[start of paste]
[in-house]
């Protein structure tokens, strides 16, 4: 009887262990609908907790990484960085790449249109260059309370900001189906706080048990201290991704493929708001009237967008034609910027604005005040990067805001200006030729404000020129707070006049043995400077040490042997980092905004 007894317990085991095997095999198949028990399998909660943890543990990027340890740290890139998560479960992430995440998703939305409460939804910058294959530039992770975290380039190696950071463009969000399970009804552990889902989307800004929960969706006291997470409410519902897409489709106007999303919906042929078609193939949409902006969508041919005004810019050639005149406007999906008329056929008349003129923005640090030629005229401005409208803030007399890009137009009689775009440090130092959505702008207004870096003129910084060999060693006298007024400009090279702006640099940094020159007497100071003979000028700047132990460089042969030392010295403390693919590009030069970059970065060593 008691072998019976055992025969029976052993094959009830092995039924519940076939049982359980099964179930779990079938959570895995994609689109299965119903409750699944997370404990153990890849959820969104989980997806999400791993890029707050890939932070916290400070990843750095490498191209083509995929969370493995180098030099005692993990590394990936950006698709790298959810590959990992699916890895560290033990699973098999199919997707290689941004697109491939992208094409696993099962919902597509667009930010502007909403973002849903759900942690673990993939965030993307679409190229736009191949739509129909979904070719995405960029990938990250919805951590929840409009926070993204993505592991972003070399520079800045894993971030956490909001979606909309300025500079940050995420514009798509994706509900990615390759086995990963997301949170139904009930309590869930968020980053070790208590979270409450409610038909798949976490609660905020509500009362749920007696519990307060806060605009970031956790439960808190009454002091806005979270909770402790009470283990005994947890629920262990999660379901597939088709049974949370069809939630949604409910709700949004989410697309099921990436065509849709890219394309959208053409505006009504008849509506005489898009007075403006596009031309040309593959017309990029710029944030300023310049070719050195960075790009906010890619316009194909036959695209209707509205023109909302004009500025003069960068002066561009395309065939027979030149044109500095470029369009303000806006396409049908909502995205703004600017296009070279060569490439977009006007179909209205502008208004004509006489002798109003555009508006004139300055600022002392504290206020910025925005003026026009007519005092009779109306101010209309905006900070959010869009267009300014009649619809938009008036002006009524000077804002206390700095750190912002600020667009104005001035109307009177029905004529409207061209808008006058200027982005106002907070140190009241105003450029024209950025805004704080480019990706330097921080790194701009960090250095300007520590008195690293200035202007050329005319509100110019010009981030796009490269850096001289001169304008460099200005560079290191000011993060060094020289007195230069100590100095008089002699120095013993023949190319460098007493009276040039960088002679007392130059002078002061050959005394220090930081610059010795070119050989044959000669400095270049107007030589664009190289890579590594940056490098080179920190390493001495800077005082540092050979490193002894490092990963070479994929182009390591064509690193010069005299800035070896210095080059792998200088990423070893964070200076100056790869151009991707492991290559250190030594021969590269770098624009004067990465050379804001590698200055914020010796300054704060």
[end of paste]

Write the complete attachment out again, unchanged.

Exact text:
[in-house]
């Protein structure tokens, strides 16, 4: 009887262990609908907790990484960085790449249109260059309370900001189906706080048990201290991704493929708001009237967008034609910027604005005040990067805001200006030729404000020129707070006049043995400077040490042997980092905004 007894317990085991095997095999198949028990399998909660943890543990990027340890740290890139998560479960992430995440998703939305409460939804910058294959530039992770975290380039190696950071463009969000399970009804552990889902989307800004929960969706006291997470409410519902897409489709106007999303919906042929078609193939949409902006969508041919005004810019050639005149406007999906008329056929008349003129923005640090030629005229401005409208803030007399890009137009009689775009440090130092959505702008207004870096003129910084060999060693006298007024400009090279702006640099940094020159007497100071003979000028700047132990460089042969030392010295403390693919590009030069970059970065060593 008691072998019976055992025969029976052993094959009830092995039924519940076939049982359980099964179930779990079938959570895995994609689109299965119903409750699944997370404990153990890849959820969104989980997806999400791993890029707050890939932070916290400070990843750095490498191209083509995929969370493995180098030099005692993990590394990936950006698709790298959810590959990992699916890895560290033990699973098999199919997707290689941004697109491939992208094409696993099962919902597509667009930010502007909403973002849903759900942690673990993939965030993307679409190229736009191949739509129909979904070719995405960029990938990250919805951590929840409009926070993204993505592991972003070399520079800045894993971030956490909001979606909309300025500079940050995420514009798509994706509900990615390759086995990963997301949170139904009930309590869930968020980053070790208590979270409450409610038909798949976490609660905020509500009362749920007696519990307060806060605009970031956790439960808190009454002091806005979270909770402790009470283990005994947890629920262990999660379901597939088709049974949370069809939630949604409910709700949004989410697309099921990436065509849709890219394309959208053409505006009504008849509506005489898009007075403006596009031309040309593959017309990029710029944030300023310049070719050195960075790009906010890619316009194909036959695209209707509205023109909302004009500025003069960068002066561009395309065939027979030149044109500095470029369009303000806006396409049908909502995205703004600017296009070279060569490439977009006007179909209205502008208004004509006489002798109003555009508006004139300055600022002392504290206020910025925005003026026009007519005092009779109306101010209309905006900070959010869009267009300014009649619809938009008036002006009524000077804002206390700095750190912002600020667009104005001035109307009177029905004529409207061209808008006058200027982005106002907070140190009241105003450029024209950025805004704080480019990706330097921080790194701009960090250095300007520590008195690293200035202007050329005319509100110019010009981030796009490269850096001289001169304008460099200005560079290191000011993060060094020289007195230069100590100095008089002699120095013993023949190319460098007493009276040039960088002679007392130059002078002061050959005394220090930081610059010795070119050989044959000669400095270049107007030589664009190289890579590594940056490098080179920190390493001495800077005082540092050979490193002894490092990963070479994929182009390591064509690193010069005299800035070896210095080059792998200088990423070893964070200076100056790869151009991707492991290559250190030594021969590269770098624009004067990465050379804001590698200055914020010796300054704060």